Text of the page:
However, the good news is that many younger people are aware of these challenges and often look to the application of the latest technologies to overcome their problems. The Epicor survey found that younger generations are more likely to embrace new innovative technologies. Over half (52%) see better technology as a solution to current stresses and challenges, compared to 45 per cent of Gen X, and 38 per cent Baby Boomers.

But beware of the ‘one size fits all’ mindset, because not every employee will fit the description of their generation. Mark Zuckerberg for example, who was born in 1984, is arguably too old to be classed as a Millennial but is nonetheless renowned for his capacity for being on the cutting edge of social technologies. Many Gen X and Baby Boomer employees too, are also technologically forward-thinking and willing to adapt to today’s digital world.

As the generation of digital natives makes waves in the work environment, organisations that play to these young people’s strengths will ultimately gain thriving and motivated workers, allowing them to grow in the long term.

This involves engaging with young workers on new, social and truly interactive platforms, such as using social enterprise resource planning (ERP) tools to collaborate on projects, or by using gamification methods to motivate teams and drive results. Also important is the need to utilise the latest technology for training, for efficiency, and for automating manual tasks that might otherwise leave younger generations bored. This is the future workplace. Is your business ready?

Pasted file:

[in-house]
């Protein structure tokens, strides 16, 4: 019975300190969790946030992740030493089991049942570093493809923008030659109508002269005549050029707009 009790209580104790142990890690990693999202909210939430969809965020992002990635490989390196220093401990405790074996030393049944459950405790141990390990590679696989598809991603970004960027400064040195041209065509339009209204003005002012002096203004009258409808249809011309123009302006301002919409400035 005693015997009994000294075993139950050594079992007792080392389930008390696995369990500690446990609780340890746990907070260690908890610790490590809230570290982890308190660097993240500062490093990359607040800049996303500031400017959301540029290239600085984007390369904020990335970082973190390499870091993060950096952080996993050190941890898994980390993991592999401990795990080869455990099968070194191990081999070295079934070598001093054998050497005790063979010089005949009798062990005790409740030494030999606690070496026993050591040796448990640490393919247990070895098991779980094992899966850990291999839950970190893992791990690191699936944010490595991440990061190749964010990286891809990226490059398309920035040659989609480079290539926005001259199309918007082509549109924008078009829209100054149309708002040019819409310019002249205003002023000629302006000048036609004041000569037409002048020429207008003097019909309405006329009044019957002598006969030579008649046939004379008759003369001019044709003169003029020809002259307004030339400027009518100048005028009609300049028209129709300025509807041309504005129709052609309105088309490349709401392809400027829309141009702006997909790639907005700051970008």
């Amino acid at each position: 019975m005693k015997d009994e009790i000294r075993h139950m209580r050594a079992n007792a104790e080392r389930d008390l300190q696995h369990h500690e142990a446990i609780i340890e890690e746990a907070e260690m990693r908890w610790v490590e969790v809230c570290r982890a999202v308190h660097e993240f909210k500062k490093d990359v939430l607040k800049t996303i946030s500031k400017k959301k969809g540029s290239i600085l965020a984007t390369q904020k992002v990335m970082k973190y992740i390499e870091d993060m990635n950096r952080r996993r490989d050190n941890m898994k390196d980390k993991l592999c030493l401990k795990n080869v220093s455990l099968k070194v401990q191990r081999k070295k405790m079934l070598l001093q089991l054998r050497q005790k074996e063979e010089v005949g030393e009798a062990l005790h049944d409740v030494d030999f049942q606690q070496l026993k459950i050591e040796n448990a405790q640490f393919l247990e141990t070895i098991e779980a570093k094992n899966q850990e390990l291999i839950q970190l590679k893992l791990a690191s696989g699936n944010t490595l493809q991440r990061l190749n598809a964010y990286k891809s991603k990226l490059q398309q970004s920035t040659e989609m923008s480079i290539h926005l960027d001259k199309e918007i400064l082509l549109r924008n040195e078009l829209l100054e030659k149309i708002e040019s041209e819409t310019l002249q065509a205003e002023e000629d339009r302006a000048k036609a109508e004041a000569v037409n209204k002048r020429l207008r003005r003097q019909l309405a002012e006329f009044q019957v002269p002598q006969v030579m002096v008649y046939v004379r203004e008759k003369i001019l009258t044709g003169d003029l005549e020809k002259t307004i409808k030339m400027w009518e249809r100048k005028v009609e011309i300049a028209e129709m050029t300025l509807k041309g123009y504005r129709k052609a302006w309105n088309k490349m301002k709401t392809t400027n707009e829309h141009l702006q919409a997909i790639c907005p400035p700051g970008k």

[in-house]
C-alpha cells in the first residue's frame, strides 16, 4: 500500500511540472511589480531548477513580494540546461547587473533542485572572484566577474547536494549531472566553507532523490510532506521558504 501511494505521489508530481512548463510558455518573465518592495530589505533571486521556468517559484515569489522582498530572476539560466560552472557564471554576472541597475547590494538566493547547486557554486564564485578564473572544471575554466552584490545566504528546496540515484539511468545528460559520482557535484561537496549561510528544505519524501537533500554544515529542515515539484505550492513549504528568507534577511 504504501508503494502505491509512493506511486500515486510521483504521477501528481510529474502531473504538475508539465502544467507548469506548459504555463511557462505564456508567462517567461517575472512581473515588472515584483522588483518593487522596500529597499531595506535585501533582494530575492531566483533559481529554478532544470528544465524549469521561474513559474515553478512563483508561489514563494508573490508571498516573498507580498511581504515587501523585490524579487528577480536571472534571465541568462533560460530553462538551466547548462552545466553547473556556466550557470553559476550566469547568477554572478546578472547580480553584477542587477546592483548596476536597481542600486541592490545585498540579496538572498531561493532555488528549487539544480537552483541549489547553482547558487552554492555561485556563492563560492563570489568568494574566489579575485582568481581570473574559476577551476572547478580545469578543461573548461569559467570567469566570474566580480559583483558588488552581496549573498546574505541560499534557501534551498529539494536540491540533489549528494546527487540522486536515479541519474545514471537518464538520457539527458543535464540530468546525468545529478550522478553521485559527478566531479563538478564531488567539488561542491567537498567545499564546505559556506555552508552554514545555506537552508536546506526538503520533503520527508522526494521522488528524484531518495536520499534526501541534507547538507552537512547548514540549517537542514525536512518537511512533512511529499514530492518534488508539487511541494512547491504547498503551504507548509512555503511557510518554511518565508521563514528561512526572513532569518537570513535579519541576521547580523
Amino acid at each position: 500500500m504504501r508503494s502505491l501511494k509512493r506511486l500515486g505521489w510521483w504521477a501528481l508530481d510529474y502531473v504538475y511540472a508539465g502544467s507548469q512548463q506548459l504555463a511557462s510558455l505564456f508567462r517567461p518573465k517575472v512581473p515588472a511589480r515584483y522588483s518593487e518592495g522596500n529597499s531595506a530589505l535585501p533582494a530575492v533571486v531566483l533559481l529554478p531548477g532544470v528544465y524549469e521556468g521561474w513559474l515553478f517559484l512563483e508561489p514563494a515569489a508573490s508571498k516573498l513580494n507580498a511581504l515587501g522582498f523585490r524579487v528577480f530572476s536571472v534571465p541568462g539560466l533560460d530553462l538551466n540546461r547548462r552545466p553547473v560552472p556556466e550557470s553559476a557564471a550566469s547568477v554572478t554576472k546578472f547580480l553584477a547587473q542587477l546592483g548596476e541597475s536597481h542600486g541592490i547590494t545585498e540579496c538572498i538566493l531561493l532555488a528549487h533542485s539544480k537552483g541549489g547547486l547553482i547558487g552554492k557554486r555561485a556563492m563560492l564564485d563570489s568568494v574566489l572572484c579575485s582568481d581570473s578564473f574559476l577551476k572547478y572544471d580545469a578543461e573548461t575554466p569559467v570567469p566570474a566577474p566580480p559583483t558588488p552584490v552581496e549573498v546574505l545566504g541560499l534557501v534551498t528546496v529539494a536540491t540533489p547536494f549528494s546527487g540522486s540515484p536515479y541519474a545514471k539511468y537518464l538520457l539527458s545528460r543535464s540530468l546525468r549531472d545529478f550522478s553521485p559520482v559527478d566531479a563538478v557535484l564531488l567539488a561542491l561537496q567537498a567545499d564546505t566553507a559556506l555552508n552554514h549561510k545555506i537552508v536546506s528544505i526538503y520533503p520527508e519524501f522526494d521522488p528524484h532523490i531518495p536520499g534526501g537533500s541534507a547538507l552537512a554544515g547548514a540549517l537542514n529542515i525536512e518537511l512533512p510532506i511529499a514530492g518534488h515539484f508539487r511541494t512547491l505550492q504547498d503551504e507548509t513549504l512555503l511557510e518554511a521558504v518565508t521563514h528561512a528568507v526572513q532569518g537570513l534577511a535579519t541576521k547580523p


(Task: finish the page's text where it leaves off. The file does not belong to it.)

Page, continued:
Successful Freight Match Takes Intelligence
13 hours ago
KFC delivery woes show the value of supply chains in modern business
1 day ago
With an "analog supply chain," the resulting lack of agility will cost you
2 days ago
Are UK shoppers falling out of love with the internet?
5 days ago
How to Prevent Weather Fluctuations from Taking Your Supply Chain by Storm
1 week ago
With Pressure Rising, 3PLs Can Improve Internal Efficiency
1 week ago
Perfecting the illusion of a single, seamless retail experience with Networked Order Management
1 week ago
Efficiencies should begin at the printer
1 week ago
Battle Of The Sexes: Views Divided Between Gender Pay Gap And Career Damage From Having Children
1 week ago
The UK’s Productivity Puzzle: How Updating Technology Can Bolster Manufacturing Output
1 week ago
What is on-demand warehousing?
1 week ago
A longer view from the inside: Infor GT Nexus Commerce Network customers look beyond 2018
2 weeks ago
Cross-border Logistics: Complex but Inescapable
2 weeks ago
UK manufacturing growing, but starts to slow from price pressures
2 weeks ago
The Future of Consumption: A Question of Trust